Ropeless fishing options floated

NEW BEDFORD, Mass. — Whales and fishing gear increasingly occupy the same areas of ocean in the Gulf of Maine, and whales being injured or killed by entanglement with gear continues to be a top concern of scientists and regulators. Last week, scientists and other interested parties met for a day-long meeting on one idea they hope will reduce entanglements: ropeless fishing.

NEW BEDFORD, Mass. — Whales and fishing gear increasingly occupy the same areas of ocean in the Gulf of Maine, and whales being injured or killed by entanglement with gear continues to be a top concern of scientists and regulators.

While most Maine lobstermen say they have never even seen a right whale close to the Maine coast, statistics collected by NOAA explain why right whales are exposed to a high risk of entanglement off the Maine coast.

Based on data collected by the Atlantic States Marine Fisheries Commission, there are some 2.9 million lobster traps in the water within 50 miles of the Maine coast. Even with an average of fewer than five whales per month passing through Maine waters, the density of gear makes the risk of entanglement very high.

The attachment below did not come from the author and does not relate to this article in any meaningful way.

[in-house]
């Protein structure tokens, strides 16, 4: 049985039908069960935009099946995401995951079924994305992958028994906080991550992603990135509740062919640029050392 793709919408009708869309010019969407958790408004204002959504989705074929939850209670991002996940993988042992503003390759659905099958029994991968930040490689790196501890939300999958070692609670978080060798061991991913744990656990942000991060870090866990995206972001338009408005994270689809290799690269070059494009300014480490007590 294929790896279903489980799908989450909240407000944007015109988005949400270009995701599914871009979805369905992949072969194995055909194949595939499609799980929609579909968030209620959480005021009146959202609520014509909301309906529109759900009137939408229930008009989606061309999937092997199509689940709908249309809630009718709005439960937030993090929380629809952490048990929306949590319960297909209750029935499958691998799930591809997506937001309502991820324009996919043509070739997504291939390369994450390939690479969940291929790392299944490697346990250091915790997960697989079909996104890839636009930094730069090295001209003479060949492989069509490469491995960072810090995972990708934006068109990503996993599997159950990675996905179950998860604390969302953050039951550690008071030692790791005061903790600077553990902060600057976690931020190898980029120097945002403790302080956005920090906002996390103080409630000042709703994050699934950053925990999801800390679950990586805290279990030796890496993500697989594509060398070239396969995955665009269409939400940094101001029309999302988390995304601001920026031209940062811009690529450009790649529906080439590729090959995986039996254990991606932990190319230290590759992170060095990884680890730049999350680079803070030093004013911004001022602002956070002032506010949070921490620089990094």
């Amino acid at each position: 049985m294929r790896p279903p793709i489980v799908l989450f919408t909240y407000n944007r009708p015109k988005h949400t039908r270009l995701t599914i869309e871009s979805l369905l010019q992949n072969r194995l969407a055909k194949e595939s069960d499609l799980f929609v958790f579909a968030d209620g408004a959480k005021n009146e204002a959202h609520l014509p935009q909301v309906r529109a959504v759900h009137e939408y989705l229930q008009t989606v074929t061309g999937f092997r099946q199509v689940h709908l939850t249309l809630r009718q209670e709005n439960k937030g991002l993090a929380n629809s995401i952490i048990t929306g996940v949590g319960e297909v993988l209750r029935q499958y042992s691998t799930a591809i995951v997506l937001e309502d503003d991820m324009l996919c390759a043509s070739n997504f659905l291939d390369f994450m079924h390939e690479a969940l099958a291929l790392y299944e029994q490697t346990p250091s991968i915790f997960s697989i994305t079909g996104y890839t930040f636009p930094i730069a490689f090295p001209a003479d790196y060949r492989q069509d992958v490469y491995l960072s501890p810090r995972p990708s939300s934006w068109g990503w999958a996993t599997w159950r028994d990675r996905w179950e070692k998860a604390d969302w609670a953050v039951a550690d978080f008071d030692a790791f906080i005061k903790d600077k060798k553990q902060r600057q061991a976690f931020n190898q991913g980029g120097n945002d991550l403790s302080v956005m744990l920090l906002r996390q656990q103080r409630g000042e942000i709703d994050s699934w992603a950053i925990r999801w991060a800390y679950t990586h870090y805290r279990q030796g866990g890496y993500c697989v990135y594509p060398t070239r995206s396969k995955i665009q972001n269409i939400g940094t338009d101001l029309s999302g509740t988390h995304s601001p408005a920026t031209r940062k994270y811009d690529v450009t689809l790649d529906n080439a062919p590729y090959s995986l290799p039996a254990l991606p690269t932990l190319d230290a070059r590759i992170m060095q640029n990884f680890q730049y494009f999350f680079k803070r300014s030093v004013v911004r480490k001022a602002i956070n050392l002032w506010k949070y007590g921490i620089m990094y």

Last week, scientists and other interested parties met for a day-long meeting on one idea they hope will reduce entanglements: ropeless fishing. The Ropeless Consortium meeting was held Nov. 6, the day before the annual meeting of the North Atlantic Right Whale Consortium (NARWC) at the New Bedford Whaling Museum. The meeting was closed to the press, but an agenda and overview of the meeting was available online.

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